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Choosing an Activity Tracker

       In my previous post “Step Up Your Health”, I discussed the benefits of being more active in your day to day life with the help of a little motivational tool called an activity tracker.  Here, I will dive into a little more detail about how to choose the best activity tracker to suit your needs and compare a few of the most popular devices available.

There are a few things to consider when deciding on an activity tracker:
  • Compatibility.  Almost all devices will sync with a smartphone.  It is important that your phone and activity tracker are compatible with one another.
  • Wearable vs. Clip style.  A wearable device is worn on your wrist like a bracelet, so it is much more obvious.  The clip style can be clasped onto your pants or to your bra.  The clip is more subtle, but also more likely to be lost or sent through the wash.
  • Water resistant.  Thankfully, almost all activity trackers are now made to be water resistant.  Apparently it didn’t take long for developers to realize that sweat kills.  Water resistant devices are not the same as waterproof, though.  Unless your devices is waterproof, don’t wear it in the shower or swimming.
  • Price.  Most activity trackers range from $50 to $200.  In general, the more features your device has, the more expensive it will be.  Think about what features will be most helpful for you to know, and don’t waste your money on the extras.

The following devices are some of the most prevalent ones on the market currently:

Garmin Vivofit
Picture 1$100
Wearable style

In addition to tracking the basics like steps, calories, distance, and sleep, it also has the capability to track heart rate if worn with a compatible chest strap.  It is completely waterproof and the battery lasts around 1 year before it needs to be replaced.  One of my favorite aspects of the Vivofit is the “red bar of shame”….with extended periods of activity, red bars will appear on the screen, shaming (i.e. encouraging) you to get up and move!  The Vivofit does not track stairs.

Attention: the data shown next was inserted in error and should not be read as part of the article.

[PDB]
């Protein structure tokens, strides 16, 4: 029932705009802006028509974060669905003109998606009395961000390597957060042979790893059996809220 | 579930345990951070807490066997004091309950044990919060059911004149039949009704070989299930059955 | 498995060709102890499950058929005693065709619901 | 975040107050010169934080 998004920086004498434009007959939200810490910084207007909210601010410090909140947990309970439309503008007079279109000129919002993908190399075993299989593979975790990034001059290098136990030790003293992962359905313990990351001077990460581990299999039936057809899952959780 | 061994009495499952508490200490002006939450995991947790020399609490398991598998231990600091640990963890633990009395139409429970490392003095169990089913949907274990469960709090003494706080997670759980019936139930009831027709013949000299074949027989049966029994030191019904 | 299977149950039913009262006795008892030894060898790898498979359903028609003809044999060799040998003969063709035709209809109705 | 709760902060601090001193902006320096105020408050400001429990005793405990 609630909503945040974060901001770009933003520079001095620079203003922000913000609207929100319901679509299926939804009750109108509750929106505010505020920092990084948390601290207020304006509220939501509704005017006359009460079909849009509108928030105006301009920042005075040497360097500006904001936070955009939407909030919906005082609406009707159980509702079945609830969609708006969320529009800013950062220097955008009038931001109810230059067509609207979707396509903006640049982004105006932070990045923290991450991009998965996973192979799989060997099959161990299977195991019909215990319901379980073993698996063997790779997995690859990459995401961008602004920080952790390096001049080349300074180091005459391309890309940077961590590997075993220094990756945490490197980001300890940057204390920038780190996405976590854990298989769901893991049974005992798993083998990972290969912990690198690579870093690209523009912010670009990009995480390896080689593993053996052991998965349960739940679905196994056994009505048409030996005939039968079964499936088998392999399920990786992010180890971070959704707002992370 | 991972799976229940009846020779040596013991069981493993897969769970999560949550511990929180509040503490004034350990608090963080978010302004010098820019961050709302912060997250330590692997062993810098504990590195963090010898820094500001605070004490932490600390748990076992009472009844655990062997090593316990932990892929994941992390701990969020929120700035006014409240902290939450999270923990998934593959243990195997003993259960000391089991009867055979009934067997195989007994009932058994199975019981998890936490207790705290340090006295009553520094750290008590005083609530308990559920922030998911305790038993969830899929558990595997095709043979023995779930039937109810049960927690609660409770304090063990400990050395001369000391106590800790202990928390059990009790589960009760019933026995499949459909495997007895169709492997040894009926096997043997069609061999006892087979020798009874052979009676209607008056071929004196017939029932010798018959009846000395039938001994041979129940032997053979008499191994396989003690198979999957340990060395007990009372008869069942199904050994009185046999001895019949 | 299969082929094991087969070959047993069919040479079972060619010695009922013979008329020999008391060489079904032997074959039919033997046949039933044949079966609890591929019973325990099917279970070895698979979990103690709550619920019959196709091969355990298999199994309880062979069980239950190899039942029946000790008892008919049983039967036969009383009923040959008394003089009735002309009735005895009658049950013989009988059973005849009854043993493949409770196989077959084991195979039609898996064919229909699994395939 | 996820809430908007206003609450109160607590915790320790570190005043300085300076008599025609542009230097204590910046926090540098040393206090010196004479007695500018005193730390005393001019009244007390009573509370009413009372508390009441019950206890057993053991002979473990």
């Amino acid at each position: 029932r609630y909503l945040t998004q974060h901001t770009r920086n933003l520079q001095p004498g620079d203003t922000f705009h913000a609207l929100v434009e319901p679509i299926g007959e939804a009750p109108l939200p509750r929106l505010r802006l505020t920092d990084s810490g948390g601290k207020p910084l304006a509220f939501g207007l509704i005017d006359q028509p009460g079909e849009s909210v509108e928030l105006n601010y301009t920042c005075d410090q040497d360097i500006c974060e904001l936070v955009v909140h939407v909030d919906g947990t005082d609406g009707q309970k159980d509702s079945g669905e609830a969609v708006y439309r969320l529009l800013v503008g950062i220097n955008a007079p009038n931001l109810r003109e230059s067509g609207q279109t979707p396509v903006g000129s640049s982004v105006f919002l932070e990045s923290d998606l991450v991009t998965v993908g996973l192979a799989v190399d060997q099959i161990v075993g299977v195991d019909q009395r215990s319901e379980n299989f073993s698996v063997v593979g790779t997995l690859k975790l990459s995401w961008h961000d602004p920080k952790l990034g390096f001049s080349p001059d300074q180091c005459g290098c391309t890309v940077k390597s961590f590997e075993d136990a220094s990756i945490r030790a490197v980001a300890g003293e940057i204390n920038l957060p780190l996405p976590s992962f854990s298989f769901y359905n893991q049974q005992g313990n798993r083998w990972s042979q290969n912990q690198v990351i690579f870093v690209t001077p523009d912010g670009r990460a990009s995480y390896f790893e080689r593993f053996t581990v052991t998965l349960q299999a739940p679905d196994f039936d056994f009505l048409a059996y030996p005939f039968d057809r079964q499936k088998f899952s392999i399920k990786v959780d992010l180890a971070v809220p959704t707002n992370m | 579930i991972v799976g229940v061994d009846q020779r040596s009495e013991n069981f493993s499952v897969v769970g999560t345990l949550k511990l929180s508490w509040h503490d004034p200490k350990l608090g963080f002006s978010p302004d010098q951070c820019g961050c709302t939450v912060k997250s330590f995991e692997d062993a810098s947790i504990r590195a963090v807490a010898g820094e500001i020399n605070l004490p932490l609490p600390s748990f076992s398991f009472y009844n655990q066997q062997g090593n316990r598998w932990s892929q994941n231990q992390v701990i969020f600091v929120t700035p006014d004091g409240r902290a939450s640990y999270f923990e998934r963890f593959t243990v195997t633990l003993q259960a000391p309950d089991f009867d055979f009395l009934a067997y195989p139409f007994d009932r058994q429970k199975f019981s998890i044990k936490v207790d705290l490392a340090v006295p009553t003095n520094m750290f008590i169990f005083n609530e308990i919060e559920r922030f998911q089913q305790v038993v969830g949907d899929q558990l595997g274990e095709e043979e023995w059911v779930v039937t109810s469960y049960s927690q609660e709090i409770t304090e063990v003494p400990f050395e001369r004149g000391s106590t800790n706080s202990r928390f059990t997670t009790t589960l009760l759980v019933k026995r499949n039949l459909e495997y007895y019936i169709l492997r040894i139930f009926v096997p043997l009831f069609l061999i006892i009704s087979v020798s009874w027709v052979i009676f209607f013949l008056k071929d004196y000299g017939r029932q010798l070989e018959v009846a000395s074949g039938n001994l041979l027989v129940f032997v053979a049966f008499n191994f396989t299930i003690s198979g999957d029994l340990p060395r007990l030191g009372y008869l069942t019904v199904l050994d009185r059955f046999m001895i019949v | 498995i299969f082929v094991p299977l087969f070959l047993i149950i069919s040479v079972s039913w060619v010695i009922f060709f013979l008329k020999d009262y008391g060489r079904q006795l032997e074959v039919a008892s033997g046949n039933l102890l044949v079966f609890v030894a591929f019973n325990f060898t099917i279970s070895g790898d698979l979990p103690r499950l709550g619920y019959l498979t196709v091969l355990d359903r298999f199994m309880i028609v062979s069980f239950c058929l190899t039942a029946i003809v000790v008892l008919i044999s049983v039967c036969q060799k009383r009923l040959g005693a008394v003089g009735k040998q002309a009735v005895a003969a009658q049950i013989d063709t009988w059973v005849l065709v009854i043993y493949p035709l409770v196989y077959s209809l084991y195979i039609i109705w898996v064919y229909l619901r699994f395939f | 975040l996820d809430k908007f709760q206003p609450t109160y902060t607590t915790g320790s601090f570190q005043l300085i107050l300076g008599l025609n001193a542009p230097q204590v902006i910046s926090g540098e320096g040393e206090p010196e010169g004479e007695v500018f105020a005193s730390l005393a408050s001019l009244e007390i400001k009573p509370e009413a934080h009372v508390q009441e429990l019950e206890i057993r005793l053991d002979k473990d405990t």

Fitbit Charge / Fitbit Charge with Heart Rate
Picture 2_copy1
$130 / $150

Wearable style

This device is available either with or without heart rate monitoring capabilities.  The Charge with heart rate monitoring does not require you to wear a chest strap.  It also will track your steps, sleep, stairs, calories, and distance.  You can sync the device with your phone to get caller ID right on the screen of the device.  The battery lasts about 5-7 days before needing to be charged.  The main disadvantage to the Charge is its size.  It is about 1” wide, one of the larger wearables.

Fitbit One
Picture 3
Clip style

The One has been around for a few years and still tops the list of activity trackers.  It’s an oldie but a goodie.  It tracks steps, stairs, sleep, calories, and distance.  The battery lasts around 1 week before needing a charge.  Being that is it the clip style it may be easier to misplace or forgotten. 

Nike+ FuelBand SE
Picture 4
Wearable style

The Nike+ FuelBand SE tracks steps and sleep.  It does not track stairs or distance.  The FuelBand uses “Fuel points” to measure activity, but this is a completely arbitrary measurement.  The battery lasts around a week before needing to be charged.  Its design is especially sporty for something that is intended to be worn regularly.  

Jawbone Up24
Picture 5$130
Wearable style

The Jawbone Up24 does not have a screen on it, just LED indicator lights, so it requires a smartphone in order to see progress.  There is also not a website interface like most other brands.  The “Idle Alert” feature will vibrate, letting you know that you have been inactive after a certain period of time.  It is available is many colors and is water resistant enough to be worn in the shower, but not swimming.  The battery life is a little longer than most competitors- closer to 10 days.  It tracks steps, sleep, distance, and calories.  It does not track stairs.

Fitbit Zip

Picture 6
Clip style

The Fitbit Zip is a more basic version of the Fitbit One.  It does not have all the features of the One, but it is still a great option.  A nice feature is the replaceable battery that lasts around 6 months.  It tracks steps, distance, and calories.  The biggest disadvantage is that the screen is not backlit, making it nearly impossible to see in the dark.

Please contact me at with any questions or if you have a suggestion for other specific activity trackers you would like to see reviewed.